At times, E. Max Frye’s screenplay suggests a blackly comedic flavor in the vein of “Red Rock West” and other ’90s noirs, wherein the protag’s bad luck just keeps getting worse. But that potentially useful tactic is never fully exploited by much-too-low-key direction. Even climactic spectacle of a character suspended above an acid-bath vat fails to elicit much horrific absurdity. Or suspense.

Harrelson usually excels at playing not-so-bright losers –whether scarily psychotic or oafishly comic — but neither he nor the film can get a viable fix on Harry’s motivations. One minute he’s wary, the next nose-led; the indifference demonstrated toward sexy Nina doesn’t gibe with his easy seduction by Rhea. Harry’s sloe-eyed dishevelment makes the town’s current black-sheep disdain much more credible than his crusading-journalist past, let alone the authorities’ media-spokesperson job offer.

Shue and Gershon are both customarily better than their roles require, but those roles are usually reversed — latter specializes in smart, tease-confident femme fatales, while former is often a vulnerably sympathetic heroine. The swap doesn’t show off either talent very well.

Shue (absent for much of pic’s midsection) is stuck striking a series of cartoon-vamp postures, which her schoolgirlish vocal tonalities don’t accentuate. Gershon is pretty much a bystander until the last reel, when her character gets wise; not wise enough to become interesting, though.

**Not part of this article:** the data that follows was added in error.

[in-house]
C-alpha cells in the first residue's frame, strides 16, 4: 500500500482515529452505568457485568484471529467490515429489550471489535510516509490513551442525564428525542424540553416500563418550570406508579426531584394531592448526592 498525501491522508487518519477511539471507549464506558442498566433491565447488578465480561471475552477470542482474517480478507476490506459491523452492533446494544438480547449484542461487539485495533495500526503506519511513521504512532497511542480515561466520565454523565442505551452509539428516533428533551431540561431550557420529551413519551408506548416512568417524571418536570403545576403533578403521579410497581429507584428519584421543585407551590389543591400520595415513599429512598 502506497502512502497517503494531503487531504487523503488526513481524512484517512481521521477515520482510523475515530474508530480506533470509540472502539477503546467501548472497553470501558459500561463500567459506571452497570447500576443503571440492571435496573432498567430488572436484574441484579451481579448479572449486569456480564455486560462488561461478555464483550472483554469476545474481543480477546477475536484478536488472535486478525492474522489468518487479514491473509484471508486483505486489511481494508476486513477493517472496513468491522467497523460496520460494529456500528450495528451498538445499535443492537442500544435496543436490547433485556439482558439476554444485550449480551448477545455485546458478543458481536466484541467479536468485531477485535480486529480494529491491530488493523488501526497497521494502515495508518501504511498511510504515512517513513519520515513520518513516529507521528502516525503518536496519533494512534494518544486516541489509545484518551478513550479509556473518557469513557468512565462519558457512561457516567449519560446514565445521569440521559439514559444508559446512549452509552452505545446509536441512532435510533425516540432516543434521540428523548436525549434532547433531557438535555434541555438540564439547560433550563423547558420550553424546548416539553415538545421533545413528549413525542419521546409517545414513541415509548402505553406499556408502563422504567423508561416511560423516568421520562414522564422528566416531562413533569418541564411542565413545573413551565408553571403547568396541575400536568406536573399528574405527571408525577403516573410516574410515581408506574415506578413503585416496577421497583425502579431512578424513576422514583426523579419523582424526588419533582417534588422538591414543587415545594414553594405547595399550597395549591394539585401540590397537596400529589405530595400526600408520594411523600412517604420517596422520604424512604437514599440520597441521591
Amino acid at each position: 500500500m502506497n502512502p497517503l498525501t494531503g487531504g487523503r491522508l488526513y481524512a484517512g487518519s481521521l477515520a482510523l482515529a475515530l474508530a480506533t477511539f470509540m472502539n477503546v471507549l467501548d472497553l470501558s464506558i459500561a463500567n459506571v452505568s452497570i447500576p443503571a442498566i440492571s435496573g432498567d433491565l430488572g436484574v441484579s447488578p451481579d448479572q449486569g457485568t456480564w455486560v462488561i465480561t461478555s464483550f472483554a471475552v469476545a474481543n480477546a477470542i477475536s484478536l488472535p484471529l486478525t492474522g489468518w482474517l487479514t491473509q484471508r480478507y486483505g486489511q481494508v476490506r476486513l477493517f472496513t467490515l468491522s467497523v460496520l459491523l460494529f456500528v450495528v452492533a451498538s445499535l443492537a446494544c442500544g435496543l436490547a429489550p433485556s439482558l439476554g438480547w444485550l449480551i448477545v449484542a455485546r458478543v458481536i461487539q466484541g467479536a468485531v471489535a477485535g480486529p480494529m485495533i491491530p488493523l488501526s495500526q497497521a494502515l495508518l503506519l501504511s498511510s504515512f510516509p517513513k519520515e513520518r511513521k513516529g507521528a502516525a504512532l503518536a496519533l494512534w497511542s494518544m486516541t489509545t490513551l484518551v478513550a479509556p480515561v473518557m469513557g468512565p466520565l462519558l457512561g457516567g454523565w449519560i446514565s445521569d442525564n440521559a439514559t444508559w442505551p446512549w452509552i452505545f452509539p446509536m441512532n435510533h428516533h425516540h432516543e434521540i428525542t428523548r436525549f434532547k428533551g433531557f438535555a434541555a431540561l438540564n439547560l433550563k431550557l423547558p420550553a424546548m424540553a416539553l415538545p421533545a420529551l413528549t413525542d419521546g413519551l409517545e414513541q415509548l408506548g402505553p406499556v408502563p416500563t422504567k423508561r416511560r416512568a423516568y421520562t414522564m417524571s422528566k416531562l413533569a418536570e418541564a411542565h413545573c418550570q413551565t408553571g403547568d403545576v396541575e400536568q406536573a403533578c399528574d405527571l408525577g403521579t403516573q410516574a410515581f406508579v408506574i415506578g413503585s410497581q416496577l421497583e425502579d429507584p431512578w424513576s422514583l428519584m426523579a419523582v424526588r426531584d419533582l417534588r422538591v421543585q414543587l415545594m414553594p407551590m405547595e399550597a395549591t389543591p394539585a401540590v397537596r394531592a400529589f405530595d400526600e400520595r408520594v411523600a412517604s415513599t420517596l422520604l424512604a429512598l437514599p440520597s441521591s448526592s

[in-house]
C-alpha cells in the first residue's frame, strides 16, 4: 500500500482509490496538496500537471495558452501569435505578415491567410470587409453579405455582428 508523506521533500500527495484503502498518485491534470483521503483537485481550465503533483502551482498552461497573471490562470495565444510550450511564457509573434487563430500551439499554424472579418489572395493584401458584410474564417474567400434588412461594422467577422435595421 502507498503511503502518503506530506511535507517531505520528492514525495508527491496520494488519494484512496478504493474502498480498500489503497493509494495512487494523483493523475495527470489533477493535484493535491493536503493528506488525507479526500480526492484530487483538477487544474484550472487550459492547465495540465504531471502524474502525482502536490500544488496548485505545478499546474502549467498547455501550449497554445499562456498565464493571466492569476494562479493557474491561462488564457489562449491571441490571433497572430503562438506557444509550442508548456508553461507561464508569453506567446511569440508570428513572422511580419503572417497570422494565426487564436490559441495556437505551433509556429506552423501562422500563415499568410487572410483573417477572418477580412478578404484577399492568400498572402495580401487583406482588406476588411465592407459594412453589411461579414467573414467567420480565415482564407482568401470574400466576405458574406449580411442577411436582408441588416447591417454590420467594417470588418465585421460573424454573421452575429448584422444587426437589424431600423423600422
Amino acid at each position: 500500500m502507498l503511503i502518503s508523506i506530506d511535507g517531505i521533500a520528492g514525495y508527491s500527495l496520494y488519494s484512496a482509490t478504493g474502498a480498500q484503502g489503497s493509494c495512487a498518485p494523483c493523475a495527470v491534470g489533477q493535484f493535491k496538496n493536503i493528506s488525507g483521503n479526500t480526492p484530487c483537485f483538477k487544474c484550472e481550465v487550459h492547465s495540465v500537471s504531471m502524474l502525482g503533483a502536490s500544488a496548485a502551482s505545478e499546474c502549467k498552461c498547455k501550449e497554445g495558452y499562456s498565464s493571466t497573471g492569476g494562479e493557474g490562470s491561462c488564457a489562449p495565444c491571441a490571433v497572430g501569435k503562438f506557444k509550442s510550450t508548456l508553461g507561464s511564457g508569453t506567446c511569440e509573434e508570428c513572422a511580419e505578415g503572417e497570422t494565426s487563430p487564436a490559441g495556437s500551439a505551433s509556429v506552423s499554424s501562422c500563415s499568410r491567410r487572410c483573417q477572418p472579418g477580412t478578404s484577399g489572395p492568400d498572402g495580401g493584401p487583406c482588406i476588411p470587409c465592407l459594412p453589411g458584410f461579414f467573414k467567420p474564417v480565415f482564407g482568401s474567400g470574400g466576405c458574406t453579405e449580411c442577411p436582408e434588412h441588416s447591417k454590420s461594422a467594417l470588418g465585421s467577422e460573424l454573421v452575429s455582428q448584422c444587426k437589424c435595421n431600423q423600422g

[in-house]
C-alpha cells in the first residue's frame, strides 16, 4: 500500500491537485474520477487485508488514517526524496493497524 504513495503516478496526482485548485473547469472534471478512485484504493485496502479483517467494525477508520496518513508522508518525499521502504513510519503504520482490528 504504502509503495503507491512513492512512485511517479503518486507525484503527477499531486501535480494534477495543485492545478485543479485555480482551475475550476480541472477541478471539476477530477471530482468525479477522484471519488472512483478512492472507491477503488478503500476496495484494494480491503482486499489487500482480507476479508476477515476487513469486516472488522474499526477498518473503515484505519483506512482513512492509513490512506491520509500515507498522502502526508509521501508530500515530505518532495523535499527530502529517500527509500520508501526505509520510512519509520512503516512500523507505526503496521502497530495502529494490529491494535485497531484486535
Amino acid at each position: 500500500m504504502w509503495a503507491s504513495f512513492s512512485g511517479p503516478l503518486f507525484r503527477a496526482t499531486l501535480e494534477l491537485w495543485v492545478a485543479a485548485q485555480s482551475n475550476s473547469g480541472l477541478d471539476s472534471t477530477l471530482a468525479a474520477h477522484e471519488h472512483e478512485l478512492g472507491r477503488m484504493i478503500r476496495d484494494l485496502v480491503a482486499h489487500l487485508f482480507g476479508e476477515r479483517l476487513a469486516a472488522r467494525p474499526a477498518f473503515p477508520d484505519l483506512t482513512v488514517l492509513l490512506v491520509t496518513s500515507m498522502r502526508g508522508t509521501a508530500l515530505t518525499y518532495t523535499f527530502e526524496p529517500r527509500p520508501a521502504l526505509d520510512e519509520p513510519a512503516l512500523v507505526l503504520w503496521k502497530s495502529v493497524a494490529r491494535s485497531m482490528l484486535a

These women can act — it’s not their fault Rhonda Fleming and June Allyson could have filled the parts (and bullet-bras) just as well, or that the latter’s ’50s studio era might have made “Palmetto’s” strained heat seem more daring.

Support cast is solid enough. Sevigny (“Kids”) shimmies gamely as a stock Lolita figure. (For what it’s worth, pic pays inordinate, semi-jokey attention to its female players’ tightly clad rumps.) His hair died dark as a millionaire’s thuggish bodyguard, Michael Rapaport gets little to do until late-dawning plot turns reveal his true colors.

Tech package is high-gloss without evoking much atmosphere, particularly Klaus Dolinger’s routine sultry-kitsch score.



A Sony Pictures release from Columbia Pictures of a Castle Rock Entertainment presentation of a Rialto Film production. Produced by Matthias Wendlandt. Executive producers, Al Corley, Bart Rosenblatt, Eugene Musso. Directed by Volker Schlondorff. Screenplay by E. Max Frye, based on the novel "Just Another Sucker" by James Hadley Chase


Harry Barber - Woody Harrelson Rhea Malroux - Elisabeth Shue Nina - Gina Gershon Felix Malroux - Rolf Hoppe Donnelly - Michael Rapaport Odette - Chloe Sevigny John Renick - Tom Wright
Camera (Technicolor, Panavision widescreen), Thomas Kloss; editor, Peter Przygodda; music, Klaus Dolinger; production design, Claire Jenora Bowin; costume design, Terry Dresbach; sound (Dolby), Mark Weingarten; assistant director, John E. Gallagher; casting, Dianne Crittenden. Reviewed at Variety Club screening room, San Francisco, Feb. 10, 1998. MPAA Rating: R. Running time: 114 min.